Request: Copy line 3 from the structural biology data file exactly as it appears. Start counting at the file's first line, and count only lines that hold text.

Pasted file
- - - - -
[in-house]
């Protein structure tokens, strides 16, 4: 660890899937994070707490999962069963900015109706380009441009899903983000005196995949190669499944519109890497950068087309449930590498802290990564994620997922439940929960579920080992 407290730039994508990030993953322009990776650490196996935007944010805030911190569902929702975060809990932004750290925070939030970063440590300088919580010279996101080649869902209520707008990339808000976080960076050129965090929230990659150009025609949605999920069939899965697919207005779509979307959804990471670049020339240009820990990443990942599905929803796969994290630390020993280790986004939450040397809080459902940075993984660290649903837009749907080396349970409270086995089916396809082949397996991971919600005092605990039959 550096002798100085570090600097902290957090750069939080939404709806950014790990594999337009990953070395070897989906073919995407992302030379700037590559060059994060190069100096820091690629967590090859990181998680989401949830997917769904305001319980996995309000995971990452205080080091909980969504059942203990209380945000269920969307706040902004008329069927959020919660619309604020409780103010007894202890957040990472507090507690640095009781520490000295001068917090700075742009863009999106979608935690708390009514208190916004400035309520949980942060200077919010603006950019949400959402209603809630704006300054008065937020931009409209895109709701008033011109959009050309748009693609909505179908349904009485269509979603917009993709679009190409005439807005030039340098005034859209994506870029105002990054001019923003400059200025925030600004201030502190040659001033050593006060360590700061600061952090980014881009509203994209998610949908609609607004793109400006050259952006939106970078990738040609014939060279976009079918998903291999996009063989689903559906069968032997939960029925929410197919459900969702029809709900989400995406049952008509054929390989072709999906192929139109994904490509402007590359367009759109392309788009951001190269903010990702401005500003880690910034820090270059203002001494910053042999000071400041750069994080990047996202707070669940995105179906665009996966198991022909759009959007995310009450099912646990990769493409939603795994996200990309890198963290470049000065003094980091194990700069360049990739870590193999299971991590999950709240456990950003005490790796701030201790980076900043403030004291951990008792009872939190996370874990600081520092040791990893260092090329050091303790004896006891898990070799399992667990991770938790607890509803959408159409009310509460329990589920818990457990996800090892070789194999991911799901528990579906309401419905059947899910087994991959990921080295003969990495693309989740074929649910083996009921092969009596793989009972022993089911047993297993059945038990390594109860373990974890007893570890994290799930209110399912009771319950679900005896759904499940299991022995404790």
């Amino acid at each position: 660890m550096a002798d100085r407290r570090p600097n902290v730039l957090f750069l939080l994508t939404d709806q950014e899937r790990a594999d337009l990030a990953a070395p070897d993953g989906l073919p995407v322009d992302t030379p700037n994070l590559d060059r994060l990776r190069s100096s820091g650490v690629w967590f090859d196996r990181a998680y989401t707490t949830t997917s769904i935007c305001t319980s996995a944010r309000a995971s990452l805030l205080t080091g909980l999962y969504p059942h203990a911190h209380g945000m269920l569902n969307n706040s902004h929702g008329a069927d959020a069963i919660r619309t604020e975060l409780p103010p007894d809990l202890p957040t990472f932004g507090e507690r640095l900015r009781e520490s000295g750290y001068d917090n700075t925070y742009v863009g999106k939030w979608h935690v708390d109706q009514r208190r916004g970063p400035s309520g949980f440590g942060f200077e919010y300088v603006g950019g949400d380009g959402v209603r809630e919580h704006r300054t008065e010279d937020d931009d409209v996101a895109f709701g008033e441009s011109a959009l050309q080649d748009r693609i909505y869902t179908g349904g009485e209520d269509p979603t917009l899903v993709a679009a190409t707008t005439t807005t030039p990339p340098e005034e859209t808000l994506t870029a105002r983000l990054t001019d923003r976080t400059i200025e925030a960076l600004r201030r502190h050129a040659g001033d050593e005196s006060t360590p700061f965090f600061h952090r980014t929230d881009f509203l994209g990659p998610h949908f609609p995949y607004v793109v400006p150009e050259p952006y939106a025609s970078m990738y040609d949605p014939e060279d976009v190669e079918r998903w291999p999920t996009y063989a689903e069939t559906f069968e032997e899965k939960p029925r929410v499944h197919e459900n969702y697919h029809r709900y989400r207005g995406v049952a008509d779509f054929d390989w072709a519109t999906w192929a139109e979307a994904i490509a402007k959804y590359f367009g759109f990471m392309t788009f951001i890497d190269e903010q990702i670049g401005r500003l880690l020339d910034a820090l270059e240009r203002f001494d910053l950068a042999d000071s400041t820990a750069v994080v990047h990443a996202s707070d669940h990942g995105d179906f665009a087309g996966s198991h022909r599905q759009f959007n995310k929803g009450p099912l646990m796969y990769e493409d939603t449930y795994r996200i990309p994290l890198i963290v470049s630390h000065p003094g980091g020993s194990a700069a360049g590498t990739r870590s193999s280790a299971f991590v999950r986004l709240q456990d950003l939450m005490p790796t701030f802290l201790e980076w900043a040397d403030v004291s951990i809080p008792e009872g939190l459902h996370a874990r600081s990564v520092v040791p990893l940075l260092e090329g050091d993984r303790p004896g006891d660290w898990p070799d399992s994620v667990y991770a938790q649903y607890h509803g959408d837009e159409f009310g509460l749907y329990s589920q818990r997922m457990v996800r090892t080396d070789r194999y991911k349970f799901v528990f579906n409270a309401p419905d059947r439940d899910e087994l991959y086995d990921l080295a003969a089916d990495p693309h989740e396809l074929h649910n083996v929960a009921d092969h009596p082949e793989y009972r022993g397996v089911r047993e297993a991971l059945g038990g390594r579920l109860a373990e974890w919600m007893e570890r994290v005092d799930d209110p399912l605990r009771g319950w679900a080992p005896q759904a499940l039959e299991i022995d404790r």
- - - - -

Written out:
């Amino acid at each position: 660890m550096a002798d100085r407290r570090p600097n902290v730039l957090f750069l939080l994508t939404d709806q950014e899937r790990a594999d337009l990030a990953a070395p070897d993953g989906l073919p995407v322009d992302t030379p700037n994070l590559d060059r994060l990776r190069s100096s820091g650490v690629w967590f090859d196996r990181a998680y989401t707490t949830t997917s769904i935007c305001t319980s996995a944010r309000a995971s990452l805030l205080t080091g909980l999962y969504p059942h203990a911190h209380g945000m269920l569902n969307n706040s902004h929702g008329a069927d959020a069963i919660r619309t604020e975060l409780p103010p007894d809990l202890p957040t990472f932004g507090e507690r640095l900015r009781e520490s000295g750290y001068d917090n700075t925070y742009v863009g999106k939030w979608h935690v708390d109706q009514r208190r916004g970063p400035s309520g949980f440590g942060f200077e919010y300088v603006g950019g949400d380009g959402v209603r809630e919580h704006r300054t008065e010279d937020d931009d409209v996101a895109f709701g008033e441009s011109a959009l050309q080649d748009r693609i909505y869902t179908g349904g009485e209520d269509p979603t917009l899903v993709a679009a190409t707008t005439t807005t030039p990339p340098e005034e859209t808000l994506t870029a105002r983000l990054t001019d923003r976080t400059i200025e925030a960076l600004r201030r502190h050129a040659g001033d050593e005196s006060t360590p700061f965090f600061h952090r980014t929230d881009f509203l994209g990659p998610h949908f609609p995949y607004v793109v400006p150009e050259p952006y939106a025609s970078m990738y040609d949605p014939e060279d976009v190669e079918r998903w291999p999920t996009y063989a689903e069939t559906f069968e032997e899965k939960p029925r929410v499944h197919e459900n969702y697919h029809r709900y989400r207005g995406v049952a008509d779509f054929d390989w072709a519109t999906w192929a139109e979307a994904i490509a402007k959804y590359f367009g759109f990471m392309t788009f951001i890497d190269e903010q990702i670049g401005r500003l880690l020339d910034a820090l270059e240009r203002f001494d910053l950068a042999d000071s400041t820990a750069v994080v990047h990443a996202s707070d669940h990942g995105d179906f665009a087309g996966s198991h022909r599905q759009f959007n995310k929803g009450p099912l646990m796969y990769e493409d939603t449930y795994r996200i990309p994290l890198i963290v470049s630390h000065p003094g980091g020993s194990a700069a360049g590498t990739r870590s193999s280790a299971f991590v999950r986004l709240q456990d950003l939450m005490p790796t701030f802290l201790e980076w900043a040397d403030v004291s951990i809080p008792e009872g939190l459902h996370a874990r600081s990564v520092v040791p990893l940075l260092e090329g050091d993984r303790p004896g006891d660290w898990p070799d399992s994620v667990y991770a938790q649903y607890h509803g959408d837009e159409f009310g509460l749907y329990s589920q818990r997922m457990v996800r090892t080396d070789r194999y991911k349970f799901v528990f579906n409270a309401p419905d059947r439940d899910e087994l991959y086995d990921l080295a003969a089916d990495p693309h989740e396809l074929h649910n083996v929960a009921d092969h009596p082949e793989y009972r022993g397996v089911r047993e297993a991971l059945g038990g390594r579920l109860a373990e974890w919600m007893e570890r994290v005092d799930d209110p399912l605990r009771g319950w679900a080992p005896q759904a499940l039959e299991i022995d404790r």